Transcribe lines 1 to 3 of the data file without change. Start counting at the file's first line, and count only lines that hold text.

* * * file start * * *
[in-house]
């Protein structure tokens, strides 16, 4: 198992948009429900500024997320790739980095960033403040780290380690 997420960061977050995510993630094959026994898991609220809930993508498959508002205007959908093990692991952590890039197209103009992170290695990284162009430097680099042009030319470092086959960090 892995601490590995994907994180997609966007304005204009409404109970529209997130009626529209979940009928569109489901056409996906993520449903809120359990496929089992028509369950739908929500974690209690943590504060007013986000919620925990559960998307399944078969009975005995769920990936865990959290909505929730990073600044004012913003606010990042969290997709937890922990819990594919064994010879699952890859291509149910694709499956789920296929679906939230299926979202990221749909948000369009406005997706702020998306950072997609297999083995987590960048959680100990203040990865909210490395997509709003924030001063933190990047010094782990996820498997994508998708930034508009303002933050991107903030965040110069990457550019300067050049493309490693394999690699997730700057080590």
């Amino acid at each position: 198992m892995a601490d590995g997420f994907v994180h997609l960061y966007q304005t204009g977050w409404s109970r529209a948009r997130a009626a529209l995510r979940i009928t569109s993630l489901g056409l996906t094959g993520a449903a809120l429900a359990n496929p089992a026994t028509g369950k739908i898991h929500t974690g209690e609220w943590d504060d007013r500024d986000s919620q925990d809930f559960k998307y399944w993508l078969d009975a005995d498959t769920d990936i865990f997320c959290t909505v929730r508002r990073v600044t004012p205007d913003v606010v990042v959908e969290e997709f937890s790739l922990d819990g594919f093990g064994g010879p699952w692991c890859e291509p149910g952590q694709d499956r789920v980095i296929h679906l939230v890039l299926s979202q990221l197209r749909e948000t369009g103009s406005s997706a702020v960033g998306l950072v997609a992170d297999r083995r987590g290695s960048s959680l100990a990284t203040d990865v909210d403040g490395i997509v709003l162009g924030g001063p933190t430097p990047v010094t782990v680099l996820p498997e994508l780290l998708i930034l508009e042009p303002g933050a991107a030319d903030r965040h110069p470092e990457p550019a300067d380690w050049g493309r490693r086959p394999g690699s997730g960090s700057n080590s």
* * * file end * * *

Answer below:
[in-house]
């Protein structure tokens, strides 16, 4: 198992948009429900500024997320790739980095960033403040780290380690 997420960061977050995510993630094959026994898991609220809930993508498959508002205007959908093990692991952590890039197209103009992170290695990284162009430097680099042009030319470092086959960090 892995601490590995994907994180997609966007304005204009409404109970529209997130009626529209979940009928569109489901056409996906993520449903809120359990496929089992028509369950739908929500974690209690943590504060007013986000919620925990559960998307399944078969009975005995769920990936865990959290909505929730990073600044004012913003606010990042969290997709937890922990819990594919064994010879699952890859291509149910694709499956789920296929679906939230299926979202990221749909948000369009406005997706702020998306950072997609297999083995987590960048959680100990203040990865909210490395997509709003924030001063933190990047010094782990996820498997994508998708930034508009303002933050991107903030965040110069990457550019300067050049493309490693394999690699997730700057080590």
């Amino acid at each position: 198992m892995a601490d590995g997420f994907v994180h997609l960061y966007q304005t204009g977050w409404s109970r529209a948009r997130a009626a529209l995510r979940i009928t569109s993630l489901g056409l996906t094959g993520a449903a809120l429900a359990n496929p089992a026994t028509g369950k739908i898991h929500t974690g209690e609220w943590d504060d007013r500024d986000s919620q925990d809930f559960k998307y399944w993508l078969d009975a005995d498959t769920d990936i865990f997320c959290t909505v929730r508002r990073v600044t004012p205007d913003v606010v990042v959908e969290e997709f937890s790739l922990d819990g594919f093990g064994g010879p699952w692991c890859e291509p149910g952590q694709d499956r789920v980095i296929h679906l939230v890039l299926s979202q990221l197209r749909e948000t369009g103009s406005s997706a702020v960033g998306l950072v997609a992170d297999r083995r987590g290695s960048s959680l100990a990284t203040d990865v909210d403040g490395i997509v709003l162009g924030g001063p933190t430097p990047v010094t782990v680099l996820p498997e994508l780290l998708i930034l508009e042009p303002g933050a991107a030319d903030r965040h110069p470092e990457p550019a300067d380690w050049g493309r490693r086959p394999g690699s997730g960090s700057n080590s």